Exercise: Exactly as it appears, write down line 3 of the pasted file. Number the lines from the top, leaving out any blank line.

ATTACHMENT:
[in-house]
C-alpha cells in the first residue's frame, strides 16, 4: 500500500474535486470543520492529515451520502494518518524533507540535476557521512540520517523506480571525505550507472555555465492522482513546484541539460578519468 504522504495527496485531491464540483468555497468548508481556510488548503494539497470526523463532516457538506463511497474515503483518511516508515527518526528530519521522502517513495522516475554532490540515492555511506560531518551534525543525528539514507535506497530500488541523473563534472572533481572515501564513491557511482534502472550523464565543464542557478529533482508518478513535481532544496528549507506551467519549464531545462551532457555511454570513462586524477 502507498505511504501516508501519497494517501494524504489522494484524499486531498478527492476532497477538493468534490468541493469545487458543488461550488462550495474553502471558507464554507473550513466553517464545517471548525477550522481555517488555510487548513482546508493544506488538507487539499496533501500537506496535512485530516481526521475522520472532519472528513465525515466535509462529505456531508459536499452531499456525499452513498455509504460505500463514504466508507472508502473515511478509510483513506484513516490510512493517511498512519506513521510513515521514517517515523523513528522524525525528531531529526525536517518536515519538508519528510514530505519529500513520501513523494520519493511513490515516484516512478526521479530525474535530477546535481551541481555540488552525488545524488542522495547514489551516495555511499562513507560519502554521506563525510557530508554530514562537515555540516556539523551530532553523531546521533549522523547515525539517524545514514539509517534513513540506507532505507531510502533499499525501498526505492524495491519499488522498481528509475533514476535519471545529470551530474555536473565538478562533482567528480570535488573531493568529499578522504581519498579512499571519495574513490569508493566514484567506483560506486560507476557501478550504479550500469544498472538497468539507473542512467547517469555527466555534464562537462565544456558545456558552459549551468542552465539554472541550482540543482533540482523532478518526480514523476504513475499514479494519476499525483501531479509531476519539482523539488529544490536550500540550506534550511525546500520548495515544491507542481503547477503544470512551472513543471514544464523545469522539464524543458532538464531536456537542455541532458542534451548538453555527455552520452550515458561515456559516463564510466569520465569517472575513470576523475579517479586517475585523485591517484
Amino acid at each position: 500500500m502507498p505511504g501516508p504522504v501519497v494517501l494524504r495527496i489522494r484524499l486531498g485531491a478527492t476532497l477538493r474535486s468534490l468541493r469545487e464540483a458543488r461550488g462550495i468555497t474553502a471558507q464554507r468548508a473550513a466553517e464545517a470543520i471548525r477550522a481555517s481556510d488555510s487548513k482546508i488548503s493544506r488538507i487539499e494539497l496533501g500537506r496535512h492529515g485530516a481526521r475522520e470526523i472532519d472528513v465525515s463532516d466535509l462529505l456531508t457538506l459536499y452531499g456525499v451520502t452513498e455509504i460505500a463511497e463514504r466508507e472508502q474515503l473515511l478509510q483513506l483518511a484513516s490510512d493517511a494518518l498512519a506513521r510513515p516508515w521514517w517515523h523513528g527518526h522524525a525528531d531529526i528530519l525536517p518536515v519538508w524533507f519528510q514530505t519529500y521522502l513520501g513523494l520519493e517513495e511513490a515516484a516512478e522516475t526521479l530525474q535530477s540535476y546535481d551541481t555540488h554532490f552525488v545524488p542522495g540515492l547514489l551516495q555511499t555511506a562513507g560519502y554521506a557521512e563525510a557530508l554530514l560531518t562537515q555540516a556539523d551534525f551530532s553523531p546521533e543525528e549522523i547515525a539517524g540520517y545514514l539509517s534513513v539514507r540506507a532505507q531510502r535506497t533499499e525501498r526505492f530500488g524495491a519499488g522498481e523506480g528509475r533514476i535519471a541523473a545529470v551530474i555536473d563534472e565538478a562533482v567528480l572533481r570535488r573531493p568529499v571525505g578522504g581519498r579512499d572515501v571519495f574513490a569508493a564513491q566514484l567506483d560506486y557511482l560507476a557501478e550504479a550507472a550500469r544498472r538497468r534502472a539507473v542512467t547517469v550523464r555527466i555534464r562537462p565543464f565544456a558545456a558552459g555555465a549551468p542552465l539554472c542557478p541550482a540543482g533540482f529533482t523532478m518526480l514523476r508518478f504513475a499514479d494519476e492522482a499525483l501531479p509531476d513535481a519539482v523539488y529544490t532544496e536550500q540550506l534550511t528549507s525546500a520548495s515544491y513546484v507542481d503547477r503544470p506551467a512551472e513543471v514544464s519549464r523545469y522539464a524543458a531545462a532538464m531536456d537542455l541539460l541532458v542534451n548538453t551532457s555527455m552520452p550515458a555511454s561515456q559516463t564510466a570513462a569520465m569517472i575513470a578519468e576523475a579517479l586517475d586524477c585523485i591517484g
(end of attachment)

Amino acid at each position: 500500500m502507498p505511504g501516508p504522504v501519497v494517501l494524504r495527496i489522494r484524499l486531498g485531491a478527492t476532497l477538493r474535486s468534490l468541493r469545487e464540483a458543488r461550488g462550495i468555497t474553502a471558507q464554507r468548508a473550513a466553517e464545517a470543520i471548525r477550522a481555517s481556510d488555510s487548513k482546508i488548503s493544506r488538507i487539499e494539497l496533501g500537506r496535512h492529515g485530516a481526521r475522520e470526523i472532519d472528513v465525515s463532516d466535509l462529505l456531508t457538506l459536499y452531499g456525499v451520502t452513498e455509504i460505500a463511497e463514504r466508507e472508502q474515503l473515511l478509510q483513506l483518511a484513516s490510512d493517511a494518518l498512519a506513521r510513515p516508515w521514517w517515523h523513528g527518526h522524525a525528531d531529526i528530519l525536517p518536515v519538508w524533507f519528510q514530505t519529500y521522502l513520501g513523494l520519493e517513495e511513490a515516484a516512478e522516475t526521479l530525474q535530477s540535476y546535481d551541481t555540488h554532490f552525488v545524488p542522495g540515492l547514489l551516495q555511499t555511506a562513507g560519502y554521506a557521512e563525510a557530508l554530514l560531518t562537515q555540516a556539523d551534525f551530532s553523531p546521533e543525528e549522523i547515525a539517524g540520517y545514514l539509517s534513513v539514507r540506507a532505507q531510502r535506497t533499499e525501498r526505492f530500488g524495491a519499488g522498481e523506480g528509475r533514476i535519471a541523473a545529470v551530474i555536473d563534472e565538478a562533482v567528480l572533481r570535488r573531493p568529499v571525505g578522504g581519498r579512499d572515501v571519495f574513490a569508493a564513491q566514484l567506483d560506486y557511482l560507476a557501478e550504479a550507472a550500469r544498472r538497468r534502472a539507473v542512467t547517469v550523464r555527466i555534464r562537462p565543464f565544456a558545456a558552459g555555465a549551468p542552465l539554472c542557478p541550482a540543482g533540482f529533482t523532478m518526480l514523476r508518478f504513475a499514479d494519476e492522482a499525483l501531479p509531476d513535481a519539482v523539488y529544490t532544496e536550500q540550506l534550511t528549507s525546500a520548495s515544491y513546484v507542481d503547477r503544470p506551467a512551472e513543471v514544464s519549464r523545469y522539464a524543458a531545462a532538464m531536456d537542455l541539460l541532458v542534451n548538453t551532457s555527455m552520452p550515458a555511454s561515456q559516463t564510466a570513462a569520465m569517472i575513470a578519468e576523475a579517479l586517475d586524477c585523485i591517484g